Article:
I’m a big believer that public policy cannot be written in a vacuum. All too often people become obsessed that their issue or problem is the only problem and so design policies that address their concern while ignoring secondary effects that can be as, if not more, costly.
This has been my point in the debate on bottled water. An outright ban might decrease the number of bottles that head to the landfill every year, but at what cost? First, if someone doesn’t buy water, I’ve suggested there is a good chance they’ll by something else… say Coke… which has many more calories and is less healthy. What are the aggregate health costs of having people drink more high-fructose corn syrup? Secondarily, if people are buying other drinks, then they aren’t really reducing the amount of waste, they are simply substituting it with other waste. We need to understand the bottled water not as strictly and environmental issue, but as a systems problem that impacts a number of areas. (Hence, why I’ve argued for any, and preferably larger, deposits on bottled water).
When I’ve written about this is the past some people have understandably disagreed with my logic, claiming that those who buy bottled water would never (or only rarely) buy a different, higher calorie drink. Recently, however, I stumbled across this interesting article in The Telegraph. It discusses the decline consumption of bottled water in Britain. The quote I found particularly interesting was this one:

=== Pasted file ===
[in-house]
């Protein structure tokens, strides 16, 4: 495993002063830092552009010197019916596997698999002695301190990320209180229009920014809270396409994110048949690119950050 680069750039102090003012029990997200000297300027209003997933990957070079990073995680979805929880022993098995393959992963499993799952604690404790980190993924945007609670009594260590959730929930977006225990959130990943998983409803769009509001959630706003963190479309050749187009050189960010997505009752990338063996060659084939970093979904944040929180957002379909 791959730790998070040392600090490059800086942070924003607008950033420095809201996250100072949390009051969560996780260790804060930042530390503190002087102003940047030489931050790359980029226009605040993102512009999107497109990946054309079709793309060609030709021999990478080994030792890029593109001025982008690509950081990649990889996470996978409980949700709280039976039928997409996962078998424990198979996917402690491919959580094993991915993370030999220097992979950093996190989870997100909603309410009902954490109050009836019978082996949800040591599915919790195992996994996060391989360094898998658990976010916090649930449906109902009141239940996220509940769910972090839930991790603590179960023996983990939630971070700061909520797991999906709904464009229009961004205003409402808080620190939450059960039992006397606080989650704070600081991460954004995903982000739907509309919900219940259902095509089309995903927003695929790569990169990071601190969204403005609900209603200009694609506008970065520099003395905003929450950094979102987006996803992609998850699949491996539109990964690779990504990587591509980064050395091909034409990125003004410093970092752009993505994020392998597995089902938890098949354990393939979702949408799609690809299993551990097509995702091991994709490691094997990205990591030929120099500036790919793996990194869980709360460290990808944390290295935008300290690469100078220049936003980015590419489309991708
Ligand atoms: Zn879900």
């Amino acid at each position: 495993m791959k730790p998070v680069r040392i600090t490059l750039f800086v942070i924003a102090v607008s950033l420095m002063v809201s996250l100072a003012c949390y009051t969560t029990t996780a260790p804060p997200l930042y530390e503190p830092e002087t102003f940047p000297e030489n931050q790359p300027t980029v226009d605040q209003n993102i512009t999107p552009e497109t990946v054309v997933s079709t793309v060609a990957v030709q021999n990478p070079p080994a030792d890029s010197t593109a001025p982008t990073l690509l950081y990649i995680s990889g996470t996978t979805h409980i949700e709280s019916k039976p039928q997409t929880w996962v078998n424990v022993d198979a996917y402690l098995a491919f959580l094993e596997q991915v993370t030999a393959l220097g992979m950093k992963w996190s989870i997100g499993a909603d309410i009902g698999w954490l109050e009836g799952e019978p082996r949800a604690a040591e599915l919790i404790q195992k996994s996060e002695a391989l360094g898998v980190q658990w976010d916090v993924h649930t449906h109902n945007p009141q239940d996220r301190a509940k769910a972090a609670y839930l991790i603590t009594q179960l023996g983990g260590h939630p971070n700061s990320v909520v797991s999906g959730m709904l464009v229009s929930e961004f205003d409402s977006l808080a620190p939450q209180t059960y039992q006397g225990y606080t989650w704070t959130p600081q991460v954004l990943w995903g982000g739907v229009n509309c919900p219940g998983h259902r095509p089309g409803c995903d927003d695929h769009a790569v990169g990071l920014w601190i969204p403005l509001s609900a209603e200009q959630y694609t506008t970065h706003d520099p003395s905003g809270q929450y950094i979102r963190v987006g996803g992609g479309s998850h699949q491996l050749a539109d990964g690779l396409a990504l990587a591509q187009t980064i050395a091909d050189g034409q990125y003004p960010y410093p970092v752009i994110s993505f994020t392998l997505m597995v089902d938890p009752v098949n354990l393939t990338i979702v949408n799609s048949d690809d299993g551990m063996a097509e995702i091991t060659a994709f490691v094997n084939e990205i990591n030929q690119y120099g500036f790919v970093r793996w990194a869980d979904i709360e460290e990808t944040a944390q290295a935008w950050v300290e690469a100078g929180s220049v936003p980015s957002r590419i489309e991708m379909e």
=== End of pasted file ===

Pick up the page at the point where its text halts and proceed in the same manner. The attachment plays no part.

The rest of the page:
Last year the bottled water market suffered a significant fall, as consumers – swayed by an environmental campaign and the high cost – turned away from the once fashionable drink.
However, figures from the market research firm AC Nielsen, which tracks in detail the spending habits of tens of thousands of consumers each week, indicated that 71 per cent of the money saved was spent not on free tap water, but rather than sugary soft drinks…
…this equates to Britons consuming an extra 1,700 tonnes of sugar and 6.8 billion calories,
So it would appear that if we ban bottled water there is a cost – in terms of health – that we should be expected to pay as a society. Moreover, while there is some reduction in waste it is not absolute, indeed, since just over 70% of money is still spent on beverages it is quite significant. This of course is because (as I’ve been arguing) people aren’t buying the water, they are buying the convenience (something they are less willing to pay for during a recession and hence the decline). Indeed, this hypothesis has been confirmed by another British survey conducted by the University of Birmingham. Its researchers:
…found that convenience and taste — not health — were the main motivating factors for choosing bottled water.
“The majority of participants believed that bottled water has some health benefits, but that they were not necessarily significant or superior to the benefits provided by tap water. Convenience and taste were more influential factors for participants when deciding to buy a bottle of water”.
So let us stop trying to scare or guilt consumers out of buying bottled water and instead focus on solutions that address both health and environmental issues. I suspect that if we increased bottle deposits significantly on all beverage containers (and made sure water containers had deposits on them) we might discover that people a) buy fewer beverages, b) will be more inclined to recycle/re-use the containers and c) don’t create an incentive to purchase sugary high-fructose beverages over water.
Okay, barring some national emergency, I promise not to write on bottled water again for a while – it’s just that the topic makes for such a great policy case study on looking at an issue as a system versus seeing it as single issue problem.